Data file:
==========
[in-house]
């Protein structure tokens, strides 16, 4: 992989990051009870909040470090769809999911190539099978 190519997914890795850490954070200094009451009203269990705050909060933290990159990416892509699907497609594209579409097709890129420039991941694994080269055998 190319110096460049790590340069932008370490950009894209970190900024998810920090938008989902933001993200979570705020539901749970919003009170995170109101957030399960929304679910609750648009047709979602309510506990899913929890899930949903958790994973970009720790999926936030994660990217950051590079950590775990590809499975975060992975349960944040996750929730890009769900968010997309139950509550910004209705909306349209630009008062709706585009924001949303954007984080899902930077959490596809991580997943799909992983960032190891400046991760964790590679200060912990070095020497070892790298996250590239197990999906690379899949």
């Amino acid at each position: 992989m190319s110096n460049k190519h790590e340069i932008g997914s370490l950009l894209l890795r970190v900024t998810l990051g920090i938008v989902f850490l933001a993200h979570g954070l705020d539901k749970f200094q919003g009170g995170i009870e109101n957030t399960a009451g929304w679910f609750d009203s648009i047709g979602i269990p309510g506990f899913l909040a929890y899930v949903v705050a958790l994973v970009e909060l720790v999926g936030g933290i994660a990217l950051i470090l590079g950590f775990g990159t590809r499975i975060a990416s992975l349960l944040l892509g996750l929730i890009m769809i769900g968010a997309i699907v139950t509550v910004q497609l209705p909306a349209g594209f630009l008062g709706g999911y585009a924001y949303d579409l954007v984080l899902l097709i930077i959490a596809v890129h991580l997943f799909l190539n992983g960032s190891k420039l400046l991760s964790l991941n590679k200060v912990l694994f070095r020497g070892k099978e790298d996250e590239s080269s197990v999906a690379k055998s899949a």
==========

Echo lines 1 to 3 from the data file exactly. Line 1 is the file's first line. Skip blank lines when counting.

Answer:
[in-house]
């Protein structure tokens, strides 16, 4: 992989990051009870909040470090769809999911190539099978 190519997914890795850490954070200094009451009203269990705050909060933290990159990416892509699907497609594209579409097709890129420039991941694994080269055998 190319110096460049790590340069932008370490950009894209970190900024998810920090938008989902933001993200979570705020539901749970919003009170995170109101957030399960929304679910609750648009047709979602309510506990899913929890899930949903958790994973970009720790999926936030994660990217950051590079950590775990590809499975975060992975349960944040996750929730890009769900968010997309139950509550910004209705909306349209630009008062709706585009924001949303954007984080899902930077959490596809991580997943799909992983960032190891400046991760964790590679200060912990070095020497070892790298996250590239197990999906690379899949």
């Amino acid at each position: 992989m190319s110096n460049k190519h790590e340069i932008g997914s370490l950009l894209l890795r970190v900024t998810l990051g920090i938008v989902f850490l933001a993200h979570g954070l705020d539901k749970f200094q919003g009170g995170i009870e109101n957030t399960a009451g929304w679910f609750d009203s648009i047709g979602i269990p309510g506990f899913l909040a929890y899930v949903v705050a958790l994973v970009e909060l720790v999926g936030g933290i994660a990217l950051i470090l590079g950590f775990g990159t590809r499975i975060a990416s992975l349960l944040l892509g996750l929730i890009m769809i769900g968010a997309i699907v139950t509550v910004q497609l209705p909306a349209g594209f630009l008062g709706g999911y585009a924001y949303d579409l954007v984080l899902l097709i930077i959490a596809v890129h991580l997943f799909l190539n992983g960032s190891k420039l400046l991760s964790l991941n590679k200060v912990l694994f070095r020497g070892k099978e790298d996250e590239s080269s197990v999906a690379k055998s899949a």